Where's the Beef?
week I read two ads that reminded me of how basic commodities can
change and how we simply adjust to what becomes available. The first
was a family promoting their organic grass fed bison. The second was
an email offering half of a grass fed steer.
Growing up in America, almost every meal was
centered around a healthy serving of delicious corn fed beef. In the
‘70’s, during a period of rapidly rising food prices, beef was
becoming unaffordable. We stretched our ground beef with Plus Meat
(textured soy protein). Hamburger Helper was introduced at this
time. Some speculated that we could import Mexican grass fed beef.
The consensus was that American taste would never accept range fed
Prices stabilized and we resumed our old
eating habits. I once marveled at how perfect, in flavor and texture,
an almost raw, quality cut of beef could be. Over the years, for some
reason, cow meat began, for me, to lose its appeal. I began to
fantasize about eating nothing but Prime beef. I visualized, at that
time, of raising our youngest son on a diet of only Prime. I told
him that one day he would be married and his new bride would prepare
him a nice Choice steak to which he would respond, “This tastes like
crap!” Alas, the prime adventure never materialized. My
dissatisfaction grew and I would spend long moments gazing at the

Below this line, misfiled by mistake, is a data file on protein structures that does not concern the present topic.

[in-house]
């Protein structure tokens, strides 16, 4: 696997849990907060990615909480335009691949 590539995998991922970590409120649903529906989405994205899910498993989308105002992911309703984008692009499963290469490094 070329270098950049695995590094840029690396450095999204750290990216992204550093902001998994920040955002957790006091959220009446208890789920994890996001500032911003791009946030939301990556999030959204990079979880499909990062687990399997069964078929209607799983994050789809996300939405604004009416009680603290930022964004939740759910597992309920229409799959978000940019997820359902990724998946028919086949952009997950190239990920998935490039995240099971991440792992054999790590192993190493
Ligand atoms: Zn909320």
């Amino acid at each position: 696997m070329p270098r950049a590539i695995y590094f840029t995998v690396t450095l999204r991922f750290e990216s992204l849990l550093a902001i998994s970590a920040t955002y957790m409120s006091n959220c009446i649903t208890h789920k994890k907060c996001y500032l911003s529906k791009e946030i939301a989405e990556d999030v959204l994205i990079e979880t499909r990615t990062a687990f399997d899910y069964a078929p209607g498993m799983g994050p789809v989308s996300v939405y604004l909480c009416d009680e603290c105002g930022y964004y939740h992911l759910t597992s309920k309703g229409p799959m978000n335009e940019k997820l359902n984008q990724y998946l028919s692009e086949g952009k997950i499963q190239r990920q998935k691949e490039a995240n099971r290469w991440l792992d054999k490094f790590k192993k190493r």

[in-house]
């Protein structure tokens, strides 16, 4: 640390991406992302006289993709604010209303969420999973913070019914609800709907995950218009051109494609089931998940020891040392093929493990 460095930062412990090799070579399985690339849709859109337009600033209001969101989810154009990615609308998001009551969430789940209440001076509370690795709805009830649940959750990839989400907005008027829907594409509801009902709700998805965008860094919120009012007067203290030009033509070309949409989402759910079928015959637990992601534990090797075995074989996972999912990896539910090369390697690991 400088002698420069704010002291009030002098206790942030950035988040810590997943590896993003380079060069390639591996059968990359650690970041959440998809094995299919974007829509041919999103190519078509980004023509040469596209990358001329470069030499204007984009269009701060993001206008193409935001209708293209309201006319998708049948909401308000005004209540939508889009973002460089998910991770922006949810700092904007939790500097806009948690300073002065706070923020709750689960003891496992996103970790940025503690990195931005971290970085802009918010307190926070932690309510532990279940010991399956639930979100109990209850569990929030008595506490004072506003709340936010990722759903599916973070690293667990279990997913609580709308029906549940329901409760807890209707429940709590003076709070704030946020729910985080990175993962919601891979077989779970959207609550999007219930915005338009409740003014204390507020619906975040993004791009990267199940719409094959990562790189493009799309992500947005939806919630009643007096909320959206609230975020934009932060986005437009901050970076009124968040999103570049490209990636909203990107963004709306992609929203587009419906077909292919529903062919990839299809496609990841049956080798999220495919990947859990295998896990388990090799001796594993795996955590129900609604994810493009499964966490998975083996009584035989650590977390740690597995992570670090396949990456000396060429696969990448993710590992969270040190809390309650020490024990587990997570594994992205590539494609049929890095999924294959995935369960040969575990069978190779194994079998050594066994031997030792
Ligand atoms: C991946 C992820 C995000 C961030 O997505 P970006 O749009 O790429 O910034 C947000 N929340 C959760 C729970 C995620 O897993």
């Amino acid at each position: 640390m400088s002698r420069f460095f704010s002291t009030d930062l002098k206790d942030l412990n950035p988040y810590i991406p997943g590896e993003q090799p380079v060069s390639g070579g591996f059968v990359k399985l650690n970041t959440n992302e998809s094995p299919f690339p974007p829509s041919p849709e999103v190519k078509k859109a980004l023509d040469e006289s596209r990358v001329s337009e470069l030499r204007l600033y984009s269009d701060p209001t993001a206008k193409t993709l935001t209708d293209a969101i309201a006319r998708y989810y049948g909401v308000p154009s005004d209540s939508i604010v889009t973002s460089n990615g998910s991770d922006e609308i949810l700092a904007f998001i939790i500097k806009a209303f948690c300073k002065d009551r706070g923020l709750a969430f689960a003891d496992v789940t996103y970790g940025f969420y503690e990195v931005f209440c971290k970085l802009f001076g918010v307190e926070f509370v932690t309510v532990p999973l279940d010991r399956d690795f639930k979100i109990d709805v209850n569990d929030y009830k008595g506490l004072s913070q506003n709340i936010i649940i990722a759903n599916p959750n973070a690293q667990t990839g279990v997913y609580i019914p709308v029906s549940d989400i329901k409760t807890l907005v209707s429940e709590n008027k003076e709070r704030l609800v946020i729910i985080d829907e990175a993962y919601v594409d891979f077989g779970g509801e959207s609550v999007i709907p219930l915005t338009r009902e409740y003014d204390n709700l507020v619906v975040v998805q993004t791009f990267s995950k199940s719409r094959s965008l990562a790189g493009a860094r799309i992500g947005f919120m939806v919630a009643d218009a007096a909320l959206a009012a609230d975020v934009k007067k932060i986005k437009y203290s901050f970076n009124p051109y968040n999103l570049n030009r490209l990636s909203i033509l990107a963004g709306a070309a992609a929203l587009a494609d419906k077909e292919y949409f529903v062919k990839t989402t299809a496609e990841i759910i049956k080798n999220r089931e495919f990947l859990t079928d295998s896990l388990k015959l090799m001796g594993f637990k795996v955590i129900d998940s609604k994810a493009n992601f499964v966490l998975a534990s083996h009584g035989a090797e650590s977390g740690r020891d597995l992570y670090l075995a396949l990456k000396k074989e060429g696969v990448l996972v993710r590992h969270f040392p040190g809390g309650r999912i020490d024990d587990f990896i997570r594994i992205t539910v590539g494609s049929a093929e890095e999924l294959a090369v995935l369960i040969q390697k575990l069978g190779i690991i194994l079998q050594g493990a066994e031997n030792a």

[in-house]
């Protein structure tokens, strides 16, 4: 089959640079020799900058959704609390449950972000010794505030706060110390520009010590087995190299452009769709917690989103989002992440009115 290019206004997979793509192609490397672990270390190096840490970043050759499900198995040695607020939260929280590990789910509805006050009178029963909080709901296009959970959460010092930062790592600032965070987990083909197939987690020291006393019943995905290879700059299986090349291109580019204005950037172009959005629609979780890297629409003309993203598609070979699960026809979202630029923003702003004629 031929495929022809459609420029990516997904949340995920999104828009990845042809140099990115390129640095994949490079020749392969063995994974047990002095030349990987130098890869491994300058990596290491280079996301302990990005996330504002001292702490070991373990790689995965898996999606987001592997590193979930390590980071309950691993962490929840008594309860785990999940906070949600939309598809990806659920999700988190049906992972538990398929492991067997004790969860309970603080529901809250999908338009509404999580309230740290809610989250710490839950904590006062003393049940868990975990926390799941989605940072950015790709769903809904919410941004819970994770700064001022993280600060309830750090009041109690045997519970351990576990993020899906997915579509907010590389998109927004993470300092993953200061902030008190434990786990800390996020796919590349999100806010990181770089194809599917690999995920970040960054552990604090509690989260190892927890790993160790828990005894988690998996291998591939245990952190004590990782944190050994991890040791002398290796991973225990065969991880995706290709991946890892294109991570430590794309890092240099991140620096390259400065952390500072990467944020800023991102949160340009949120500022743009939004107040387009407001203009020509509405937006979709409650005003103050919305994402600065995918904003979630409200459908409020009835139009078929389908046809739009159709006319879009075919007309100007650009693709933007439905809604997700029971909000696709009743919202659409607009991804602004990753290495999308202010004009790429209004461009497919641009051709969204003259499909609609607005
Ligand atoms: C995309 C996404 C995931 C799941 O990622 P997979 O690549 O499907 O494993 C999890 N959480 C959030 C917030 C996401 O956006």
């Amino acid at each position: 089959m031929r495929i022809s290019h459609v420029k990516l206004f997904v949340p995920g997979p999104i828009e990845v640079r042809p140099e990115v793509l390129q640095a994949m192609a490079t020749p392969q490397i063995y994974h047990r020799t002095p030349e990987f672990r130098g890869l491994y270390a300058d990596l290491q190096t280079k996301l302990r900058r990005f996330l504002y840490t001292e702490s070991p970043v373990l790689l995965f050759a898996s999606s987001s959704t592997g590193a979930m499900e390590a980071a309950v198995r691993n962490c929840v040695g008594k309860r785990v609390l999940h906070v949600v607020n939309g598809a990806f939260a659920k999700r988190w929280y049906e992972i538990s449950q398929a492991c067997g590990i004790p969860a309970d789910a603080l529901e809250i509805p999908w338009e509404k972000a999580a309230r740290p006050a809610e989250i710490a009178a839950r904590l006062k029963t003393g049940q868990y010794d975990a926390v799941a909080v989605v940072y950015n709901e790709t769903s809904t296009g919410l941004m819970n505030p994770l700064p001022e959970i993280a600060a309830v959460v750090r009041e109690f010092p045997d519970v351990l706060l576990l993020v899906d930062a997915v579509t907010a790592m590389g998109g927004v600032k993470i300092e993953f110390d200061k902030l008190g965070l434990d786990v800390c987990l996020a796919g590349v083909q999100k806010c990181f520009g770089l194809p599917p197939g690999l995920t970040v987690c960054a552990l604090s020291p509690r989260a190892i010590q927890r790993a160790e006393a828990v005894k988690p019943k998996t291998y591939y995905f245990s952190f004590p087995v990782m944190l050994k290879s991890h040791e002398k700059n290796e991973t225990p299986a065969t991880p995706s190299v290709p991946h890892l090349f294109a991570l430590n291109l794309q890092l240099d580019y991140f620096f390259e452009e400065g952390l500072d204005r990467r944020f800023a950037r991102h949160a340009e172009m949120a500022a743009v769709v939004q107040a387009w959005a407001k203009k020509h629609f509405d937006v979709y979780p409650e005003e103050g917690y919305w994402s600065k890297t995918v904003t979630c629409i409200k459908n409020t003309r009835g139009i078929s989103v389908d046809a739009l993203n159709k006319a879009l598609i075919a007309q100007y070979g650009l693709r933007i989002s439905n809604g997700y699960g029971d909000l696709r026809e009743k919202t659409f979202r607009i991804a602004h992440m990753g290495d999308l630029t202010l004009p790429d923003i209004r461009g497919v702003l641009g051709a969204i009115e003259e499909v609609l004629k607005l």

Prestige Meats section of the Winn Dixie butcher counter. Was this
my only salvation?
In the late ‘90’s, on a visit to President
Lyndon Johnson’s ranch in Texas, I discovered the cause of my lost
desire. While touring LBJ’s boyhood home, adult home, and final
resting place, we were guided through the working portion of the
ranch. The guide told us that the breed of cattle raised there were
the same that Johnson had raised, but were no longer raised
commercially in America. The country had abandoned this breed in
favor of leaner cattle. The root of my dissatisfaction lie not in
me, but in the cows!
To add insult to injury, in
Choice beef began to disappear from the shelf. In its place was a
grade called Select. Not listed as a grade of meat, this tasteless
Select classification remains a mystery to me.
By the time the threat of Mad Cow Disease (BSE)
appeared, we were raising M&E. To be prudent, we discontinued
eating beef. This was no great sacrifice since the meat already
tasted like crap.
Now I find that corn fed beef is no longer
corn fed. Corn (maize) is now much too valuable to feed to cows. Corn
is now used to fatten humans in lieu of the more expensive cane
sugar in processed foods. Corn is also used to produce bio fuels.
Cattle are now fattened with whatever is cheap, as in used cooking
The days of a good rare steak are gone. Beef
has to be overcooked (like pork) to prevent one from dying of e-coli
Dairy products are much the same. Milk,
loaded with female hormones, is likely the cause (other than
non-related adult males living in the home) of rampant precocious
puberty in the little girls of America. Our daughters had to be
raised on, the more pricey, organic milk to ensure they would not
become the all too common eight year olds with breasts.
Even though I now live in Montana where the
beef is Choice and looks appealing, I still have not regained my
desire for it.
I can only wonder if others have noticed or
if it is only me.